No matter what SD businesses like to think, people are not buying off the internet to save 4 or 6 percent. Once burned with a price that is two or three times the internet price, we become twice shy about buying anything again. Most of the time local prices are close enough that I will pay extra for timely convenience. But, far too often an article is not available or is twice or three times E-price even with extra shipping charges. An internet tax of any kind is not going to save businesses used to ripping off their local customers. It is also not going to stop shopping for local best prices. Two local stores can have wide price variations on the same product, but it is worth checking because every now and then the local price is the same or less than that out of town or on the internet. Let the buyer beware.
But Mr. Wiken, as people more and more buy from the computers and drones deliver the magic items in witchcraft-like fashion in minutes to your door, is not the issue that people like me who can’t get out easily or the lazy people or the people who hate Walmart will rather have the nice UPS man ring their bell tomorrow or have the magic drone fly over later today and this natural progression will just bleed out the sales tax dependent governments? That is what the libbies want. We all want to starve the beast but the libbies want to force the beast to enact an income tax and really hammer on the people who work harder and earn more money. The only way an income tax is fair is if it is the same percentage of everybody’s earnings with no exemptions. Tax me a nickle a dollar, tax you a nickle a dollar, even if you go out and make way more dollars in your ways.
John Thune is the Bob Menendez of South Dakota.
Wells Fargo and others warehouse trillions in the sta…oh look: a squirrel.
Have a nice blizzard, Pierre.
Convenience and supply demand forces go both ways. Do you know what an Amazon button is? Press the gizmo marked Tide stuck to your washing machine and get an auto order right to your door. It’s just a changing world. Nobody wants to be a plumber any more so we pay $90 an hour that stinks too. It’s not just small town stores Kohl’s and others are closing many locations.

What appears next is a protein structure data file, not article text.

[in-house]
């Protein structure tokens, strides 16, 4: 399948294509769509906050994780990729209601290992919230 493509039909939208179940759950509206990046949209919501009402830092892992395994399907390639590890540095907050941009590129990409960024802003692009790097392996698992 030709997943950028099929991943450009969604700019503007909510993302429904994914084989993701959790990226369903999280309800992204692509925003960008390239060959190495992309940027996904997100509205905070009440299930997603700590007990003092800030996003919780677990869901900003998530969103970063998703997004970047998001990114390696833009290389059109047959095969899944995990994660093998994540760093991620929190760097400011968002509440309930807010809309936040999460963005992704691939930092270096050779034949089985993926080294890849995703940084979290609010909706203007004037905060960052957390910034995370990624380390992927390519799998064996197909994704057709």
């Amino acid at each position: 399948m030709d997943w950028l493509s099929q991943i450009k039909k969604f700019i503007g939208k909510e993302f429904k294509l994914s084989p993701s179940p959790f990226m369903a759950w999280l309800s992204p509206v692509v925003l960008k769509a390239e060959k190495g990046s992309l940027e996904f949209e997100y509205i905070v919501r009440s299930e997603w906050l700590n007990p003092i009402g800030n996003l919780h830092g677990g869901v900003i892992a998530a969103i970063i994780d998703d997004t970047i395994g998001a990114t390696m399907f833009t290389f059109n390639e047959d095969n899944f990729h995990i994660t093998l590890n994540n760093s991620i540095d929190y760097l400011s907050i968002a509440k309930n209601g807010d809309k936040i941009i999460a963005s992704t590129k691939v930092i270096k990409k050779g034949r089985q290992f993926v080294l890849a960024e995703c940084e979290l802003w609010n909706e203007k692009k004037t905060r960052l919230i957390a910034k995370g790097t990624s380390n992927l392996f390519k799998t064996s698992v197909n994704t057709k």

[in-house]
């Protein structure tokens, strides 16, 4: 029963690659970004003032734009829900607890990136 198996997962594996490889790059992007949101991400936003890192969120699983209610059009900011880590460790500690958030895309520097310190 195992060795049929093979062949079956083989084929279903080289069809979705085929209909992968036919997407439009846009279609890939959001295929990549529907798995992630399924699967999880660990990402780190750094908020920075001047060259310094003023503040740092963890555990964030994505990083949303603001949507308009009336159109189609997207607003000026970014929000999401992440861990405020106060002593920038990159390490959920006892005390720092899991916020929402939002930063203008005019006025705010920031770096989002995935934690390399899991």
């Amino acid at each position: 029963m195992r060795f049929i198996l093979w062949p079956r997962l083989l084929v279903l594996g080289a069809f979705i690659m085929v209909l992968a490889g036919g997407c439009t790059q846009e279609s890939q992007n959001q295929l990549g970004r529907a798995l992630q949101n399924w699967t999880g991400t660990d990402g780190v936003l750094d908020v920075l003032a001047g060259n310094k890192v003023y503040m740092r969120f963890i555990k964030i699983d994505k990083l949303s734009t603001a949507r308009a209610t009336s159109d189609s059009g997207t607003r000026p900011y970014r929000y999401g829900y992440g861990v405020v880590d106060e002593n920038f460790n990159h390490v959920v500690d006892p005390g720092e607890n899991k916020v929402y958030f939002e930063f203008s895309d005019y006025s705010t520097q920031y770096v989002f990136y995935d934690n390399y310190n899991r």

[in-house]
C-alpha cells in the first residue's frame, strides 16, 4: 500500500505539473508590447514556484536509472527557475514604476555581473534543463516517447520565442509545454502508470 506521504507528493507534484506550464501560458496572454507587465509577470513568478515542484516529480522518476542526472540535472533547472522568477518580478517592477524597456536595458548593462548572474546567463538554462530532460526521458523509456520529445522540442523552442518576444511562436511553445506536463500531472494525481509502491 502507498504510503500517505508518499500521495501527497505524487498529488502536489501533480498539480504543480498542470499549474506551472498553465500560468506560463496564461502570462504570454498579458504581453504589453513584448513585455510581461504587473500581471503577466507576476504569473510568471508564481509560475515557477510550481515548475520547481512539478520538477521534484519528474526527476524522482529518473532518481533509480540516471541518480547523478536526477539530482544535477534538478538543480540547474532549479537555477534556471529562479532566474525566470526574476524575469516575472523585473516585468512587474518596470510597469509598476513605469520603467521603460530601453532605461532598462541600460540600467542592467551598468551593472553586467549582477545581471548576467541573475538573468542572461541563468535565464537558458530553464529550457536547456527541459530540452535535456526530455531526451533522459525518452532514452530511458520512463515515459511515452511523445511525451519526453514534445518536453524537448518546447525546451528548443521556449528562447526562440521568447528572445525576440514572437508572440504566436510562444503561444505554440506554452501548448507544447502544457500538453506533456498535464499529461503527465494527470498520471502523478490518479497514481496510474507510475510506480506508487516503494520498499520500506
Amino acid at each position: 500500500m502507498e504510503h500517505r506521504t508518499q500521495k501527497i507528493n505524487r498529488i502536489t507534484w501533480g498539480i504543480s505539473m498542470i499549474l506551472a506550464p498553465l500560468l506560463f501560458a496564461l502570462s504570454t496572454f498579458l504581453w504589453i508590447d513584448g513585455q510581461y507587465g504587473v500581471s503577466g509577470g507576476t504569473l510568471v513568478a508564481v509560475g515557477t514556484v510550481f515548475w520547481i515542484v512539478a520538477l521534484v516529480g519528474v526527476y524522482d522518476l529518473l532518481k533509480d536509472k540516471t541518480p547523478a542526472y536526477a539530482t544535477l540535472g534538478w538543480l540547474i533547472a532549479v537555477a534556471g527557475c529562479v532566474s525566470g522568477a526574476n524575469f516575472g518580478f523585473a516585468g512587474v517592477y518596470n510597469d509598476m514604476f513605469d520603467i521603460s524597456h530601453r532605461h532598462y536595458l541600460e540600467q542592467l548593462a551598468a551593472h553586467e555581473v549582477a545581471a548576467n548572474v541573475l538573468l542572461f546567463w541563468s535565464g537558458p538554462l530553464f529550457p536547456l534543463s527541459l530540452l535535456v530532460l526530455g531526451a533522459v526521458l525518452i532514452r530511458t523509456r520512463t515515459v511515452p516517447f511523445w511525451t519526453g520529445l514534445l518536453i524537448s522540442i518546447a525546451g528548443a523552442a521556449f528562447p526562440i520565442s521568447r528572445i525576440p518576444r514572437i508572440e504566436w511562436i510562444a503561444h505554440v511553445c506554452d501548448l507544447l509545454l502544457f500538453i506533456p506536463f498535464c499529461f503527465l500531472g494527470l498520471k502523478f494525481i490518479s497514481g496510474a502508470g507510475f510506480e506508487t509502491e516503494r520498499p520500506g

I fear your blue links, Lar, for they have often in the past pointed to strange porn or malaware sites intended to infect me.
The only way there will be an internet sales tax is if, and when, sales tax becomes nationalized, as in a value added tax that is present throughout Europe – often at a 14% or more rate. Then watch the faux repubs heads spin off. The US is the most over-retailed nation on earth measured by store fronts per capita, square feet per capita, etc. Even Walmart is now clawing back – after foolishly ignoring the internet. Google, Amazon, et al., are busting the retail over-supply bubble and will continue so doing.
Corey did a fine job recently showing us what state government denies – that the cost of living in this chrony-corporate paradise is higher than that found in neighboring states. Part of that cost of living is we pay a horrible not-so-hidden transportation tax to deliver goods – which is more economical for retailers than for individuals – yet they rarely pass on bulk transportation savings.